We are developing a new bonding process for MEMS that is ideal for packaging motors, protective covers, SMD parts or unpackaged IC dies, thin-film batteries, and other components (all of which our group uses) on the same substrate, but is also likely applicable to microfluidics, optoelectronics, and other devices. The process uses an on-chip heater trace to melt microfabricated solder. This approach limits heating to a local area on a chip (an approach first proposed by Liwei Lin twenty years ago that has seen little development since), which, unlike flip chip bonding, allows us to heat only part of a chip at a time for a multi-step assembly process or to package extremely temperature sensitive components (e.g., liquid thin-film battery chemistries that must remain below 60°C). We expect to achieve electrically conductive bonding of multiple dies and SMD components on a single substrate with sub-100μm pitch and minimal tooling (e.g., no externally applied pressure or temperature), assembly of 3D MEMS structures from multiple chips, and vacuum-tight hermetic seals (when minimizing or removing flux usage). So far, we have demonstrated thermal control and initial solder manipulation.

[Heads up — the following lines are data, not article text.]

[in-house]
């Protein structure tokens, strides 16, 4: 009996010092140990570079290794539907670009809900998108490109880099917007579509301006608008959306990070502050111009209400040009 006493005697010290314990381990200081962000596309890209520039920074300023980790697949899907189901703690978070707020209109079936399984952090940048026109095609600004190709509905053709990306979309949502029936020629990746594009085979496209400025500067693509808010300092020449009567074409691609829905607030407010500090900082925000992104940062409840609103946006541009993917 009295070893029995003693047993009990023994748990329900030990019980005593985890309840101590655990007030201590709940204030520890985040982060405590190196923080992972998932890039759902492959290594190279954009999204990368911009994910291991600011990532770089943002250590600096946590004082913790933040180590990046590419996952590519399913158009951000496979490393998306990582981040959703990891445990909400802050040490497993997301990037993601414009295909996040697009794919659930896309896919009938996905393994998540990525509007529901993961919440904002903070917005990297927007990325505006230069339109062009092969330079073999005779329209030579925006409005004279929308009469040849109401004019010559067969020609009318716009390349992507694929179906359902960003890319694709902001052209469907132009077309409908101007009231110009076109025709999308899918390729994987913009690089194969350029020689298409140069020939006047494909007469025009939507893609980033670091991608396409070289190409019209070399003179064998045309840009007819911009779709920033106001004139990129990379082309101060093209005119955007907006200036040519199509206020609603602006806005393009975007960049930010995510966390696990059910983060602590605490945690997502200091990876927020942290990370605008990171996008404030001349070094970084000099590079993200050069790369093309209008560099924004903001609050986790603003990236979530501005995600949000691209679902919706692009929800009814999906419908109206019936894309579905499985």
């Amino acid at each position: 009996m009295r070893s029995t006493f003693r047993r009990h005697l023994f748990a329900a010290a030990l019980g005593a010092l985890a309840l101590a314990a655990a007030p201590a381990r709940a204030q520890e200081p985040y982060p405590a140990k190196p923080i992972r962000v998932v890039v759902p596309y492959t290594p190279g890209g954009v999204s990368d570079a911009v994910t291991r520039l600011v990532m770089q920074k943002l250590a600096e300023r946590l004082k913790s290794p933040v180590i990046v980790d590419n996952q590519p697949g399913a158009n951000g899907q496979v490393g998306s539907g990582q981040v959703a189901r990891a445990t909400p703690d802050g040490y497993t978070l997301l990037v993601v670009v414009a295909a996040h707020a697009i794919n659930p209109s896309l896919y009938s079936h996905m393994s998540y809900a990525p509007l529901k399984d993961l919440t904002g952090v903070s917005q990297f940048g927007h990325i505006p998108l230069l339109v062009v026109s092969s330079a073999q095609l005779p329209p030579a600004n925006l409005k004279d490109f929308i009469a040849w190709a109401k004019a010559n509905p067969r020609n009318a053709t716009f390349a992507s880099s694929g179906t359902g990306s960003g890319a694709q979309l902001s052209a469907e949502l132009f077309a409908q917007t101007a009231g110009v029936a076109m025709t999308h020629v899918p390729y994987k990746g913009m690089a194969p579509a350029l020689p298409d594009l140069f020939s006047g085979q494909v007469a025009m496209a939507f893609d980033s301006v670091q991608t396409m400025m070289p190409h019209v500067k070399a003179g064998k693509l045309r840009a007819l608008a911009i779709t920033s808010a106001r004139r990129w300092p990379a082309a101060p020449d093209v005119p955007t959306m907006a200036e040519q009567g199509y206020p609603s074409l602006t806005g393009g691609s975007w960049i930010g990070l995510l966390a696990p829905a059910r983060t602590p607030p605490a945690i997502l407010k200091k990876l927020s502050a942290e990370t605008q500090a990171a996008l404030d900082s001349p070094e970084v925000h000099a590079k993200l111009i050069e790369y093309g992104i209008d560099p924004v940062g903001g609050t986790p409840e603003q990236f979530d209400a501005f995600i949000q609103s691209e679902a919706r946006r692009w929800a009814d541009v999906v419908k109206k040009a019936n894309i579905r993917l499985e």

August 24, 2021
BSAC Project Materials (Current)
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